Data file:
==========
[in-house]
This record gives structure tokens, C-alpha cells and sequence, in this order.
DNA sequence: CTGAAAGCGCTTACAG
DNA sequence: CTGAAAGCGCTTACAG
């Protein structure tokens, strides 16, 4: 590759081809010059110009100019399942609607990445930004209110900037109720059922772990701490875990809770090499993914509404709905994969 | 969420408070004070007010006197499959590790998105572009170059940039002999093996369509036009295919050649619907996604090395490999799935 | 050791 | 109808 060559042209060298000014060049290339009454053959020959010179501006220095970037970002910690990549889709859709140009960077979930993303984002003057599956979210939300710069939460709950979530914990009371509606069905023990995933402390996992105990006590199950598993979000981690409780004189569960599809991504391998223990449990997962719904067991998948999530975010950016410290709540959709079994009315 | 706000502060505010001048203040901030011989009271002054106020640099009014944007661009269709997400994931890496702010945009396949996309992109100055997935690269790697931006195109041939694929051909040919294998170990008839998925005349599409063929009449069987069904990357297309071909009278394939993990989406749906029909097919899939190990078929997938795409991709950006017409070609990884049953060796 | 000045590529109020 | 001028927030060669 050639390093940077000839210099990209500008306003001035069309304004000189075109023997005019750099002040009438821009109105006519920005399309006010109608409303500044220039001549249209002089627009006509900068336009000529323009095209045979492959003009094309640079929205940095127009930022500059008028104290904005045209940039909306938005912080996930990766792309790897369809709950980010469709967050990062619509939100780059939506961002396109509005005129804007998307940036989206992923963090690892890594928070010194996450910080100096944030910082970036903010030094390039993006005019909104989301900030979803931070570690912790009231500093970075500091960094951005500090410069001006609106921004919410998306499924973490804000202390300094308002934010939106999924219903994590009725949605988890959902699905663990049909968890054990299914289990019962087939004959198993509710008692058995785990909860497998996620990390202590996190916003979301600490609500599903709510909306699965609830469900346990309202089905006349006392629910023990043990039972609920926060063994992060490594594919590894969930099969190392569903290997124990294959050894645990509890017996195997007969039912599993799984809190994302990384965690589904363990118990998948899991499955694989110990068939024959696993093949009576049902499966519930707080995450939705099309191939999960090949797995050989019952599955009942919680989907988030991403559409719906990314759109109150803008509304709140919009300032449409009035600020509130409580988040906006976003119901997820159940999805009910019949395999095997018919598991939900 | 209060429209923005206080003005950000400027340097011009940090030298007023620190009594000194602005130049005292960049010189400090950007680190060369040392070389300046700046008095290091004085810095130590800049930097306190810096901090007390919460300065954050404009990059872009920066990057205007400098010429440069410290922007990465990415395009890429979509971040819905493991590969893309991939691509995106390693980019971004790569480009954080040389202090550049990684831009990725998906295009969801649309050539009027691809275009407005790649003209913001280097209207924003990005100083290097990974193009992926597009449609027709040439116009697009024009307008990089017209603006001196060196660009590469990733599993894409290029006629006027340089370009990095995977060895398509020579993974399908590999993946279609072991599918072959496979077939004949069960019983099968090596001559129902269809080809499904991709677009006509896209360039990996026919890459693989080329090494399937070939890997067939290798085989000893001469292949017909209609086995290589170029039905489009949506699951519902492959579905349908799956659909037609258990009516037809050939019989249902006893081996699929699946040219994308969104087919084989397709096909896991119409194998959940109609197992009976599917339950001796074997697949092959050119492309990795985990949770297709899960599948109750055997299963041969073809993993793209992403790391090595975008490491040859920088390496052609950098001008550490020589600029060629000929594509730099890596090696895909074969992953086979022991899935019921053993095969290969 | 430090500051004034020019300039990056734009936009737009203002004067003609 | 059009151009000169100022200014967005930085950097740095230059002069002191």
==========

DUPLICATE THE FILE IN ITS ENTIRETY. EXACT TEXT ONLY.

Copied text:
[in-house]
This record gives structure tokens, C-alpha cells and sequence, in this order.
DNA sequence: CTGAAAGCGCTTACAG
DNA sequence: CTGAAAGCGCTTACAG
């Protein structure tokens, strides 16, 4: 590759081809010059110009100019399942609607990445930004209110900037109720059922772990701490875990809770090499993914509404709905994969 | 969420408070004070007010006197499959590790998105572009170059940039002999093996369509036009295919050649619907996604090395490999799935 | 050791 | 109808 060559042209060298000014060049290339009454053959020959010179501006220095970037970002910690990549889709859709140009960077979930993303984002003057599956979210939300710069939460709950979530914990009371509606069905023990995933402390996992105990006590199950598993979000981690409780004189569960599809991504391998223990449990997962719904067991998948999530975010950016410290709540959709079994009315 | 706000502060505010001048203040901030011989009271002054106020640099009014944007661009269709997400994931890496702010945009396949996309992109100055997935690269790697931006195109041939694929051909040919294998170990008839998925005349599409063929009449069987069904990357297309071909009278394939993990989406749906029909097919899939190990078929997938795409991709950006017409070609990884049953060796 | 000045590529109020 | 001028927030060669 050639390093940077000839210099990209500008306003001035069309304004000189075109023997005019750099002040009438821009109105006519920005399309006010109608409303500044220039001549249209002089627009006509900068336009000529323009095209045979492959003009094309640079929205940095127009930022500059008028104290904005045209940039909306938005912080996930990766792309790897369809709950980010469709967050990062619509939100780059939506961002396109509005005129804007998307940036989206992923963090690892890594928070010194996450910080100096944030910082970036903010030094390039993006005019909104989301900030979803931070570690912790009231500093970075500091960094951005500090410069001006609106921004919410998306499924973490804000202390300094308002934010939106999924219903994590009725949605988890959902699905663990049909968890054990299914289990019962087939004959198993509710008692058995785990909860497998996620990390202590996190916003979301600490609500599903709510909306699965609830469900346990309202089905006349006392629910023990043990039972609920926060063994992060490594594919590894969930099969190392569903290997124990294959050894645990509890017996195997007969039912599993799984809190994302990384965690589904363990118990998948899991499955694989110990068939024959696993093949009576049902499966519930707080995450939705099309191939999960090949797995050989019952599955009942919680989907988030991403559409719906990314759109109150803008509304709140919009300032449409009035600020509130409580988040906006976003119901997820159940999805009910019949395999095997018919598991939900 | 209060429209923005206080003005950000400027340097011009940090030298007023620190009594000194602005130049005292960049010189400090950007680190060369040392070389300046700046008095290091004085810095130590800049930097306190810096901090007390919460300065954050404009990059872009920066990057205007400098010429440069410290922007990465990415395009890429979509971040819905493991590969893309991939691509995106390693980019971004790569480009954080040389202090550049990684831009990725998906295009969801649309050539009027691809275009407005790649003209913001280097209207924003990005100083290097990974193009992926597009449609027709040439116009697009024009307008990089017209603006001196060196660009590469990733599993894409290029006629006027340089370009990095995977060895398509020579993974399908590999993946279609072991599918072959496979077939004949069960019983099968090596001559129902269809080809499904991709677009006509896209360039990996026919890459693989080329090494399937070939890997067939290798085989000893001469292949017909209609086995290589170029039905489009949506699951519902492959579905349908799956659909037609258990009516037809050939019989249902006893081996699929699946040219994308969104087919084989397709096909896991119409194998959940109609197992009976599917339950001796074997697949092959050119492309990795985990949770297709899960599948109750055997299963041969073809993993793209992403790391090595975008490491040859920088390496052609950098001008550490020589600029060629000929594509730099890596090696895909074969992953086979022991899935019921053993095969290969 | 430090500051004034020019300039990056734009936009737009203002004067003609 | 059009151009000169100022200014967005930085950097740095230059002069002191």